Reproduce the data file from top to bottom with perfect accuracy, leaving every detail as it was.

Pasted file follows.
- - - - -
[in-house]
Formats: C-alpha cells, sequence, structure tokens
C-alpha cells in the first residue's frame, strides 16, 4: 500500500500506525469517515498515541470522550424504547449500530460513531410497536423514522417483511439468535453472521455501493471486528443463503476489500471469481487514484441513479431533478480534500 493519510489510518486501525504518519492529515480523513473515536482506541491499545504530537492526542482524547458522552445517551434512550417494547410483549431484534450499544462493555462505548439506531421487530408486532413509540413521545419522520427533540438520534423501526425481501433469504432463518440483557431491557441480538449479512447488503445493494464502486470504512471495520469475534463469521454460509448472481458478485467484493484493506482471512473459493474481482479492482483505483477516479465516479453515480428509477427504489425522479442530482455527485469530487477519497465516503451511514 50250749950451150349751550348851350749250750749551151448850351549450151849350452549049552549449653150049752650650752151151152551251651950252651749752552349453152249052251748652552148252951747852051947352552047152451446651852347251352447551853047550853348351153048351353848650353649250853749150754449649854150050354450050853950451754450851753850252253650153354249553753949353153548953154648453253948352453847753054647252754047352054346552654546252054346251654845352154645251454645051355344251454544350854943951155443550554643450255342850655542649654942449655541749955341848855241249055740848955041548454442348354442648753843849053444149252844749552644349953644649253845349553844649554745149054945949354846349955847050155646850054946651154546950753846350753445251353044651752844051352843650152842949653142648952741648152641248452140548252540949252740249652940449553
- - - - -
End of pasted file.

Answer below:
[in-house]
Formats: C-alpha cells, sequence, structure tokens
C-alpha cells in the first residue's frame, strides 16, 4: 500500500500506525469517515498515541470522550424504547449500530460513531410497536423514522417483511439468535453472521455501493471486528443463503476489500471469481487514484441513479431533478480534500 493519510489510518486501525504518519492529515480523513473515536482506541491499545504530537492526542482524547458522552445517551434512550417494547410483549431484534450499544462493555462505548439506531421487530408486532413509540413521545419522520427533540438520534423501526425481501433469504432463518440483557431491557441480538449479512447488503445493494464502486470504512471495520469475534463469521454460509448472481458478485467484493484493506482471512473459493474481482479492482483505483477516479465516479453515480428509477427504489425522479442530482455527485469530487477519497465516503451511514 50250749950451150349751550348851350749250750749551151448850351549450151849350452549049552549449653150049752650650752151151152551251651950252651749752552349453152249052251748652552148252951747852051947352552047152451446651852347251352447551853047550853348351153048351353848650353649250853749150754449649854150050354450050853950451754450851753850252253650153354249553753949353153548953154648453253948352453847753054647252754047352054346552654546252054346251654845352154645251454645051355344251454544350854943951155443550554643450255342850655542649654942449655541749955341848855241249055740848955041548454442348354442648753843849053444149252844749552644349953644649253845349553844649554745149054945949354846349955847050155646850054946651154546950753846350753445251353044651752844051352843650152842949653142648952741648152641248452140548252540949252740249652940449553